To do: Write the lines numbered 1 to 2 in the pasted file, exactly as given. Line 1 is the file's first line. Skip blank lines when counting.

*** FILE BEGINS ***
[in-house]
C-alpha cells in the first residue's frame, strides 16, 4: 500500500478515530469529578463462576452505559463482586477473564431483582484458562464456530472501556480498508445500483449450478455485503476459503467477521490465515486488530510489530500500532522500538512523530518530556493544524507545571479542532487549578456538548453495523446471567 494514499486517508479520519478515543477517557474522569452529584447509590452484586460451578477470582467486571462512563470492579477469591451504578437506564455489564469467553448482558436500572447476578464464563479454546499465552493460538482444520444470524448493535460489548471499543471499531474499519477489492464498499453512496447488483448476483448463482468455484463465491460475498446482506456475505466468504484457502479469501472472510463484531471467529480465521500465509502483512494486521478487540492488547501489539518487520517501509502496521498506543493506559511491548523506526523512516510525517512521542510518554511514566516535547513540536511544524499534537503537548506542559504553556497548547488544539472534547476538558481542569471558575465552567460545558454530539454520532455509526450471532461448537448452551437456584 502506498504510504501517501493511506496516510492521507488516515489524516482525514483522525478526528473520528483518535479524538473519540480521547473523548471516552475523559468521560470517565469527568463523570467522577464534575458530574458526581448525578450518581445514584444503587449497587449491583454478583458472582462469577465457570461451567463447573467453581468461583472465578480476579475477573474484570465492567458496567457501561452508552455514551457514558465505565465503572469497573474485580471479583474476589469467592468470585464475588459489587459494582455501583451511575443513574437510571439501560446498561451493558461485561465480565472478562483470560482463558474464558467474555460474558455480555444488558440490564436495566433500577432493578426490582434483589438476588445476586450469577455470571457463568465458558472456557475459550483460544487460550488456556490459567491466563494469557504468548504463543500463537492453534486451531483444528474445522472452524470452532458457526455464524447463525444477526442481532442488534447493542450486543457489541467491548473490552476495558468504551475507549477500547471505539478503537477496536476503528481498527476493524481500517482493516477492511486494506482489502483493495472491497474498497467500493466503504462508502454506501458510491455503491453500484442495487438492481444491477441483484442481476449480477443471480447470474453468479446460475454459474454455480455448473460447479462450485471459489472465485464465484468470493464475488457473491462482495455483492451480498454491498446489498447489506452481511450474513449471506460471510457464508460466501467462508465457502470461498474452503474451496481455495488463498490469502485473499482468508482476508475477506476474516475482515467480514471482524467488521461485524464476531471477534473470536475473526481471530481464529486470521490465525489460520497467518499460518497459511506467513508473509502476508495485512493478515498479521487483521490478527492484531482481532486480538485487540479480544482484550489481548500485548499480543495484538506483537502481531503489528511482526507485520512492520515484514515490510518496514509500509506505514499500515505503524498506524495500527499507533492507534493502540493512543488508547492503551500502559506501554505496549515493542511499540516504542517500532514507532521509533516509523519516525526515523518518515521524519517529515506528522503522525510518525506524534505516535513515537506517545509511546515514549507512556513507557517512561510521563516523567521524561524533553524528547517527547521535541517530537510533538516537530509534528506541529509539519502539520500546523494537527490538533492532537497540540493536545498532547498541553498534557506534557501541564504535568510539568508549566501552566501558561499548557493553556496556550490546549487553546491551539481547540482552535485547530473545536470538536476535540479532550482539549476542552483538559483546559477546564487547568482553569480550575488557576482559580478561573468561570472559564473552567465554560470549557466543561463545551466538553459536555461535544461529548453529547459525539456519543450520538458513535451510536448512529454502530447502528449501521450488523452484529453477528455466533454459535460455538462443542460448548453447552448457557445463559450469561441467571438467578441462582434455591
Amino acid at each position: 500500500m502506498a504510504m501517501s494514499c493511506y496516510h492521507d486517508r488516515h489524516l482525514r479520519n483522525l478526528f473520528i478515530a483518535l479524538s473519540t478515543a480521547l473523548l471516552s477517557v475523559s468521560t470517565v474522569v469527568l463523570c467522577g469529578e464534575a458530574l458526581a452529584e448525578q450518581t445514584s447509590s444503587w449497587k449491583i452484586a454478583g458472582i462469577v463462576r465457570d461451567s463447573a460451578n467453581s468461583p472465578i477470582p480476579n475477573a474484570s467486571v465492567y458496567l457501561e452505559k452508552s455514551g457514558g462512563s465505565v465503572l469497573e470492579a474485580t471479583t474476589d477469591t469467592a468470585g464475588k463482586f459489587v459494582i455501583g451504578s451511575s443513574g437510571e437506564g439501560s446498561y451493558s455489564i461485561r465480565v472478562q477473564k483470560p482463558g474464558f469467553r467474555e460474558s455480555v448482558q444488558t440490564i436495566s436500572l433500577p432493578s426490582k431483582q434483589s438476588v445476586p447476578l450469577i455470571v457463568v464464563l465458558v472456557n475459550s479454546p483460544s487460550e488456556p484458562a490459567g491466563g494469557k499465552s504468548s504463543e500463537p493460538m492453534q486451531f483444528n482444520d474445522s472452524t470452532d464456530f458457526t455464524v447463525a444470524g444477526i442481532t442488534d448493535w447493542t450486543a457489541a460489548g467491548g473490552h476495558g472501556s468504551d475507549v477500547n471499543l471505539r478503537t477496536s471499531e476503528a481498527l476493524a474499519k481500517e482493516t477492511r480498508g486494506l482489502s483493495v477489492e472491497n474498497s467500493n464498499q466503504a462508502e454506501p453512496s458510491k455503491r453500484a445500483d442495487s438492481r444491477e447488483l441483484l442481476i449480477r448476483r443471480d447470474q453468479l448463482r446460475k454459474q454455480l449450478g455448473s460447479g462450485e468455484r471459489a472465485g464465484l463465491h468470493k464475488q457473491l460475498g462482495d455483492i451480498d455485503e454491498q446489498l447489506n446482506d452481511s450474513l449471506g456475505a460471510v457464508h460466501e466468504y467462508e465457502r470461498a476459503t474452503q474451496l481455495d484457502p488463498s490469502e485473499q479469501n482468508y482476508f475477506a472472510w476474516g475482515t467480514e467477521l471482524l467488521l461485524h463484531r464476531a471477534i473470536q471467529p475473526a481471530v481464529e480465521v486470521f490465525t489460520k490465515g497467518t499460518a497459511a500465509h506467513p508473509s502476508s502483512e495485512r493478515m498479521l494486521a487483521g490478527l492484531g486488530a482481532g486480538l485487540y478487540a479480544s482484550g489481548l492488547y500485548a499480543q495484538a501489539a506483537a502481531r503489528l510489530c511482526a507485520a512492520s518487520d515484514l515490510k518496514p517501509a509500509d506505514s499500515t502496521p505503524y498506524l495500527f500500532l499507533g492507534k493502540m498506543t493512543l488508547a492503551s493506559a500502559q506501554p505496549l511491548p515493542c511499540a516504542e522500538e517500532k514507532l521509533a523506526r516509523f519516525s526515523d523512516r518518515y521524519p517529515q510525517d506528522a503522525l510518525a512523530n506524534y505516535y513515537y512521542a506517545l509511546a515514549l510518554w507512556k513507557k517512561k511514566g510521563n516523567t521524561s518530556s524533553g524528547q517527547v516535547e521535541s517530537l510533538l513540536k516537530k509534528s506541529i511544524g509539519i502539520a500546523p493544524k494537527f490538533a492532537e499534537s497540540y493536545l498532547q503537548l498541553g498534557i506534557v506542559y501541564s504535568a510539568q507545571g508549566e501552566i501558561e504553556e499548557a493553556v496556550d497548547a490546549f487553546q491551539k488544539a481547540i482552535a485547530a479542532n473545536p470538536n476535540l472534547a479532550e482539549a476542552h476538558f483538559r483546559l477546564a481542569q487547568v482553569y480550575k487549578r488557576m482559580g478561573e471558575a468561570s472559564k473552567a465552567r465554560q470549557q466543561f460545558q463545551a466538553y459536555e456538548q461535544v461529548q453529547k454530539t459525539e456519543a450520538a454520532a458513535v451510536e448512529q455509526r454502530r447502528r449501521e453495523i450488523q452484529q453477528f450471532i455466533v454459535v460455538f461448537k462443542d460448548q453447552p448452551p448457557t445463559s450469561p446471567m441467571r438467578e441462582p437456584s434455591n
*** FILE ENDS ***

[in-house]
C-alpha cells in the first residue's frame, strides 16, 4: 500500500478515530469529578463462576452505559463482586477473564431483582484458562464456530472501556480498508445500483449450478455485503476459503467477521490465515486488530510489530500500532522500538512523530518530556493544524507545571479542532487549578456538548453495523446471567 494514499486517508479520519478515543477517557474522569452529584447509590452484586460451578477470582467486571462512563470492579477469591451504578437506564455489564469467553448482558436500572447476578464464563479454546499465552493460538482444520444470524448493535460489548471499543471499531474499519477489492464498499453512496447488483448476483448463482468455484463465491460475498446482506456475505466468504484457502479469501472472510463484531471467529480465521500465509502483512494486521478487540492488547501489539518487520517501509502496521498506543493506559511491548523506526523512516510525517512521542510518554511514566516535547513540536511544524499534537503537548506542559504553556497548547488544539472534547476538558481542569471558575465552567460545558454530539454520532455509526450471532461448537448452551437456584 502506498504510504501517501493511506496516510492521507488516515489524516482525514483522525478526528473520528483518535479524538473519540480521547473523548471516552475523559468521560470517565469527568463523570467522577464534575458530574458526581448525578450518581445514584444503587449497587449491583454478583458472582462469577465457570461451567463447573467453581468461583472465578480476579475477573474484570465492567458496567457501561452508552455514551457514558465505565465503572469497573474485580471479583474476589469467592468470585464475588459489587459494582455501583451511575443513574437510571439501560446498561451493558461485561465480565472478562483470560482463558474464558467474555460474558455480555444488558440490564436495566433500577432493578426490582434483589438476588445476586450469577455470571457463568465458558472456557475459550483460544487460550488456556490459567491466563494469557504468548504463543500463537492453534486451531483444528474445522472452524470452532458457526455464524447463525444477526442481532442488534447493542450486543457489541467491548473490552476495558468504551475507549477500547471505539478503537477496536476503528481498527476493524481500517482493516477492511486494506482489502483493495472491497474498497467500493466503504462508502454506501458510491455503491453500484442495487438492481444491477441483484442481476449480477443471480447470474453468479446460475454459474454455480455448473460447479462450485471459489472465485464465484468470493464475488457473491462482495455483492451480498454491498446489498447489506452481511450474513449471506460471510457464508460466501467462508465457502470461498474452503474451496481455495488463498490469502485473499482468508482476508475477506476474516475482515467480514471482524467488521461485524464476531471477534473470536475473526481471530481464529486470521490465525489460520497467518499460518497459511506467513508473509502476508495485512493478515498479521487483521490478527492484531482481532486480538485487540479480544482484550489481548500485548499480543495484538506483537502481531503489528511482526507485520512492520515484514515490510518496514509500509506505514499500515505503524498506524495500527499507533492507534493502540493512543488508547492503551500502559506501554505496549515493542511499540516504542517500532514507532521509533516509523519516525526515523518518515521524519517529515506528522503522525510518525506524534505516535513515537506517545509511546515514549507512556513507557517512561510521563516523567521524561524533553524528547517527547521535541517530537510533538516537530509534528506541529509539519502539520500546523494537527490538533492532537497540540493536545498532547498541553498534557506534557501541564504535568510539568508549566501552566501558561499548557493553556496556550490546549487553546491551539481547540482552535485547530473545536470538536476535540479532550482539549476542552483538559483546559477546564487547568482553569480550575488557576482559580478561573468561570472559564473552567465554560470549557466543561463545551466538553459536555461535544461529548453529547459525539456519543450520538458513535451510536448512529454502530447502528449501521450488523452484529453477528455466533454459535460455538462443542460448548453447552448457557445463559450469561441467571438467578441462582434455591